Mitt Romney in 2016?

Even though Mitt Romney has said he has no plans to venture into the 2016 presidential race, ardent supporters still feel he is the person who should occupy the White House.  But Romney appears to be a reluctant draftee, telling Fox News last month "no thanks... I'm not running."  Romney is not completely out of campaign-mode, however, appearing last week with New Hampshire senatorial candidate Scott Brown.  A recent Quinnipiac poll listed Barack Obama as the worst president since WWII and 45% of respondents think the country would be better off if Romney had been elected president in 2012.  Chief Political Correspondent Carl Cameron reports from Washington tonight for Special Report on the push for Mitt to run again.  

Do you think Mitt Romney should run again in 2016?

VP Biden hosts dinner with GOP Senators on Syria

Fox confirms Vice President Joe Biden will have dinner Sunday night with a group of GOP Senators who could be swayed on Syria. The topic of conversation is expected to be what the President needs to say in his Tuesday address. 

We do not have a list of Senators at this time, but the dinner will take place at the Naval Observatory.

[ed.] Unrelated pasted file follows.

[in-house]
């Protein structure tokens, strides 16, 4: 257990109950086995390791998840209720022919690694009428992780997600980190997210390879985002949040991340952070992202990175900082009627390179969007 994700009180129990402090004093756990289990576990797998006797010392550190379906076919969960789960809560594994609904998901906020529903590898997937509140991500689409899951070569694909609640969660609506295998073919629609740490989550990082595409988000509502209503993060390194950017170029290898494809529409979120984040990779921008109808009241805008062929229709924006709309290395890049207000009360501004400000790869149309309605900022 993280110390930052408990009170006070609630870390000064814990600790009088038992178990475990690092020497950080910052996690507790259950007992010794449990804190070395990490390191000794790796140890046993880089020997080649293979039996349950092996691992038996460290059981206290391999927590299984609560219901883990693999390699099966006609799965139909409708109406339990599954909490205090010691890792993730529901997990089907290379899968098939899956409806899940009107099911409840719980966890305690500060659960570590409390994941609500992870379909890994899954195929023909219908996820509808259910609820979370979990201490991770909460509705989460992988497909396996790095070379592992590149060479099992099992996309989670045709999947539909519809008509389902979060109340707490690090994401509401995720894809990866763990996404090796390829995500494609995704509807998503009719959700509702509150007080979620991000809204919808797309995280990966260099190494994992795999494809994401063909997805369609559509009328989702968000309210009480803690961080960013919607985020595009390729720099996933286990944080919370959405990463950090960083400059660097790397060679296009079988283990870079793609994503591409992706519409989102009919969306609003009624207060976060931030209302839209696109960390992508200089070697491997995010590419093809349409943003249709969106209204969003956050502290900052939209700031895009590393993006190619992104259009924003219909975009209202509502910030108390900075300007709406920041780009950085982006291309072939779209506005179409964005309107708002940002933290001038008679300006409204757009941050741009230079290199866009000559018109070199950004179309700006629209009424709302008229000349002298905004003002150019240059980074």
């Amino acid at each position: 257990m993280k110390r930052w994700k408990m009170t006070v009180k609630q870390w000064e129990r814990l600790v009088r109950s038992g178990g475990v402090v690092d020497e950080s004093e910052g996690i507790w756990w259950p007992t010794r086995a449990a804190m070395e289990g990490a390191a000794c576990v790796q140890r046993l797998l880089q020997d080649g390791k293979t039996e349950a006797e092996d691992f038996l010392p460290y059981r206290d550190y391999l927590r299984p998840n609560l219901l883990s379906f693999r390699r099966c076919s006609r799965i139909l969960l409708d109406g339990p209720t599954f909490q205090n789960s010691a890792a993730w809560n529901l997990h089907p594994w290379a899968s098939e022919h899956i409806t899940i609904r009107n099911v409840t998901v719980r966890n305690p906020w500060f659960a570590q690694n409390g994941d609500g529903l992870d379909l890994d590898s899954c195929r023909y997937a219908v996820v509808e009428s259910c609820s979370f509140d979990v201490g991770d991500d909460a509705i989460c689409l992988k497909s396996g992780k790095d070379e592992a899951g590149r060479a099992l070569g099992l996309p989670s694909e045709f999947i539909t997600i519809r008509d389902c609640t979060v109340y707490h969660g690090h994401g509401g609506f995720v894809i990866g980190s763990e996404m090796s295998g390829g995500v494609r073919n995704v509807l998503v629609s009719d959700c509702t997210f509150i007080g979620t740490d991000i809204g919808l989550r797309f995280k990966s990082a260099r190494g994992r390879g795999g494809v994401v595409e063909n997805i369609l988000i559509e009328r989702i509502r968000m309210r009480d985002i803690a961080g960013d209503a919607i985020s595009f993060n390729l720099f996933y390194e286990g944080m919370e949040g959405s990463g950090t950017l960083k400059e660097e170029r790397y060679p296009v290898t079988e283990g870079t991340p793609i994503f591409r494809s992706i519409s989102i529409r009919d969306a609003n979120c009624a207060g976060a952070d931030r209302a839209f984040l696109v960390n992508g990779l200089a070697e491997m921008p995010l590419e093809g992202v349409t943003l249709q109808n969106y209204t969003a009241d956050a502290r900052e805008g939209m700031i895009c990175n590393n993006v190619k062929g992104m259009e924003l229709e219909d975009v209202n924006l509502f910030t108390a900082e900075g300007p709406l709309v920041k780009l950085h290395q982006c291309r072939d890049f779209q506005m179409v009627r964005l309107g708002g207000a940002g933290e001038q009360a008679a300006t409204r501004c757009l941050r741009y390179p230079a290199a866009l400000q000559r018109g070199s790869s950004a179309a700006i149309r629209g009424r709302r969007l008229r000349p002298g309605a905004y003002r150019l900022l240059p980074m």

Bret Answers Your Questions

First to FBN: CEOs to meet with House GOP leadership Wednesday morning to discuss Fiscal Cliff

Thank you to FBN's Rick Edson for this information:

The list, per a leadership source:

* Doug Oberhelman (CEO, Caterpillar Inc.) Peoria, IL

* Lloyd Blankfein (CEO & Chairman, Goldman Sachs Group) New York, NY

* Thomas Wilson (President & CEO, Allstate) Northbrook, IL

* Maya MacGuineas (President, Committee for a Responsible Federal Budget) Washington, DC

* Nicholas Calio (President & CEO), Airlines for America, Washington, D.C.

* David Cote (Chairman & CEO, Honeywell International Inc.) Morristown, NJ

* Mark Bertolini (Chairman, CEO & President, Aetna, Inc.) Hartford, CT *

* Erskine Bowles, Campaign Co-Founder

* Greg Sherrill (Chairman & CEO, Tenneco, Inc.) Lake Forest, IL



Coming Up

More reaction to President Trump's State Department shake-up.

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  • Stephen Hayes @stephenfhayes